David Capps

David Capps

David Capps is a philosophy professor at Western Connecticut State University. He is the author of three chapbooks: Poems from the First Voyage (The Nasiona Press, 2019), A Non-Grecian Non-Urn (Yavanika Press, 2019), and Colossi (Kelsay Books, 2020). He lives in New Haven, CT.

Upon Reading Seneca in the White Mountains of Crete

I realize the world belongs to the young. My soul, a once beautiful thing laps the milk
I give it, but it’s the shop-owner in Channai who cleans the doormat.

Happiness was too much, so I settled for tranquility: the mountain winds humming,
cicadas off-on drone, reading Seneca, who conceived of his body as on loan.

Suitcase Ekphrastic (after Moira Dryer)

          Aphrodites rising in diaphanous veils, enticing in saffron-infused linens, collectively frightening that omnipresent bystander, reason. The sea is full of such passages, island hopping underlined in Aegean-blue, where passengers enjoy a good book, limon-cello, raki’s hospitable indiscretions, as the sounds of foreign voices echo prow to stern in the narrow cabin, drop within the folds of a priest’s robe sea-spray dusted as the ship crashes forward. Sappho’s cry may have grown darker as it followed her to the rocks below, but not her immemorial love or passion. Neither does the blue of Moira’s suitcase fade as our eyes swim to find a place, our place spiraling just beyond the ocean’s sapphire-blue quill, it lends the air a blue riff as if those things that describe our movement flew overboard: clothes, tents, chargers, gifts, pocketknives, cologne, beach pebbles, passports, etc. as things brought together in one bright, clattering, suspended


balanced between the white seagulls and the cracked-blue waves as they paint the harbor with salt-seeking Almirides trees shadowing
          an empty beach

Mantinada (Earth)

                              The sun and the sky, the stars and the moon, the earth, the air,
                              and the sea, gave us their blessing.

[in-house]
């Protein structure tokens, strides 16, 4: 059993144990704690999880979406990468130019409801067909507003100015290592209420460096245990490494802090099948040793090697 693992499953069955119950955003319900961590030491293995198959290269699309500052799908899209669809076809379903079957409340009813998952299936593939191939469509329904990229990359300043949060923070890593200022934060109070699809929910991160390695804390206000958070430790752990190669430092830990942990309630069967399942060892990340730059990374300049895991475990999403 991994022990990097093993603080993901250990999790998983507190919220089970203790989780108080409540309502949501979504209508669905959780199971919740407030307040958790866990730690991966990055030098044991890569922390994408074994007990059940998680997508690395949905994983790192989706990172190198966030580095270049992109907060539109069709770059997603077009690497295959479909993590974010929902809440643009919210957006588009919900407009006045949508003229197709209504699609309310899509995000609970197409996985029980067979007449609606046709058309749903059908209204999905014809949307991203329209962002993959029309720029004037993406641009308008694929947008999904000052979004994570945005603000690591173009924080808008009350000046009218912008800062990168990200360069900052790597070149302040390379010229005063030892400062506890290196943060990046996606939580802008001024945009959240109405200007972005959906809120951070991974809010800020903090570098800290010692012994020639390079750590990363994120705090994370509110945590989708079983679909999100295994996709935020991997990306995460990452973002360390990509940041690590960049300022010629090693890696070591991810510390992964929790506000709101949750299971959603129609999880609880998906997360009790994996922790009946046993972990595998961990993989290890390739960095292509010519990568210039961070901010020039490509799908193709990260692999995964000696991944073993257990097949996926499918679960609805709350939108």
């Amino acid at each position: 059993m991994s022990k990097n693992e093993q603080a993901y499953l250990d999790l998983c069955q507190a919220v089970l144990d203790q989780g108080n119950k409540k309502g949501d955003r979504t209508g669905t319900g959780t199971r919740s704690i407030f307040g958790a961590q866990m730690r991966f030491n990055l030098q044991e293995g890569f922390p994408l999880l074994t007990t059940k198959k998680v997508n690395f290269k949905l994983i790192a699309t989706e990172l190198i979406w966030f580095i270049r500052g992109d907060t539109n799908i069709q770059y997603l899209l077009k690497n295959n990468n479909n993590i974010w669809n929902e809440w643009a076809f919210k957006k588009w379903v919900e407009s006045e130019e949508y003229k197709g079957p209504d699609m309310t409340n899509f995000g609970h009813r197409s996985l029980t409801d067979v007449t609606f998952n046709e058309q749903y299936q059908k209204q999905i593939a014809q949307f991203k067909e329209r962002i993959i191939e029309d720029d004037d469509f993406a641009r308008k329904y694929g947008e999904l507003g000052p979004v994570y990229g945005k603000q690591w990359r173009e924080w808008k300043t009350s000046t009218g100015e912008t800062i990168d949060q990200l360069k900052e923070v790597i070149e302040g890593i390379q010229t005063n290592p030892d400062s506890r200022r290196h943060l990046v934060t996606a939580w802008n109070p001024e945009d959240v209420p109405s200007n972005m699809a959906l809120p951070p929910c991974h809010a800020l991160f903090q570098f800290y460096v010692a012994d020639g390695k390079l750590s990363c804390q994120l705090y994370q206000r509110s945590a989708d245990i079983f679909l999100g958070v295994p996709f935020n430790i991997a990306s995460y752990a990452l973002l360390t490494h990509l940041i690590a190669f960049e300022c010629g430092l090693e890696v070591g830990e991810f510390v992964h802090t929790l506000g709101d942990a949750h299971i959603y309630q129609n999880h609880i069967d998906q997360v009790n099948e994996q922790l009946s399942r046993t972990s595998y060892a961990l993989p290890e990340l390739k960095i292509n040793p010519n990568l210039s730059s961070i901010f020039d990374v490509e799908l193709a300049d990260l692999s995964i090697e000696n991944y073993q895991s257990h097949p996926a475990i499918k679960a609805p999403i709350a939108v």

—Mantinada found on a wall in Polyrrhenia, Crete

Time used to be a Father. He would rest
only now and again from his tasks, his head
leaning on bony shoulders. His eyesight
dimming, blurry, he would hold out to you
a piece of lined paper in his hands. “This,”
he would say, “is very important,” and you
would know by his look that it was. These
were times when he’d seem like your own
grandfather the day your dog died, less like
an aged oak, solid, rooting the entire family,
and more like your own father. He would
squeeze your upper arm, feeling like the time
outside a tavern you had listened to a Cretan
sing his Mantinada with such sweat and verve
you tried to speak in broken Greek to him,
and he for his own part confused politeness
with dominance. Whatever he said, he must
have said because he thought you strong-
hearted enough to take it. “Now I’ll show
you why,” Time would say, and open up his
briefcase, brass latches snapping to his touch.
You remember then how he would remove
the photos and spread them out on the table:
the sun, moon, hundreds upon hundreds
of stars, other solar systems, white dwarfs, red
nebulae teasingly amorphous, unsteady as
lines in a child’s drawing of God the Father.
Then he would invite you nearer, saying
“if you look closely enough, you’ll see that
one is missing,” and smile as your eyes sought
a picture of nowhere, an incommunicable
truth. It was your Earth, blue and deceased,
pale and celebrated. Blessed Earth, it was You.

Persephone’s Lament

I found a narcissus that day in the field of Nysa, flowering
its numbing many-headed scent. When I pulled it from the roots

immortals noticed, the hole it left caught slender tendrils
tearing flesh as I fled in a rush—hearing your rumbling chariot

rise up from below, through the flower’s bulbous absence. I nearly
toppled over you, slipping milky froth between the wheels, this

was no calculated seduction calmed on a swan’s blissful flank,
everything I carried ground up in earth-tremors. Yet your love proved

empty, a god’s emptiness untamed. Common Aphrodite withered
the delicate narcissus no one now in winter can claim. I weather

that season by you. Held in your caves’ veined mazes, I dream of home.
Darkly flowering beneath the clouds, I muster all my strength,

Hades, to be heard, as my voice lashes wind into winter, I am the full
wailing over the Nysian Plain, beyond the Aegean’s harbors

where sailors slack from exhaustion wind their rope and pray to me
for safe passage. I dissipate, I drown, but not before clasping the season

you stole, and hailing down from the sky clear pomegranate seeds,
reminders of your own deceptive sustenance. Leave your frigid shells,

Erastus, my lips say—join my heaping sea-swells, they say to panting
Cerberus, partake—as I did. Where you voyage the gods are indifferent.

A dark-robed mother, I bore Demeter’s curse. Know the underworld
has swallowed a part of me, you who see hope as winter’s spring.

Poetry in this post: © David Capps
Published with the permission of David Capps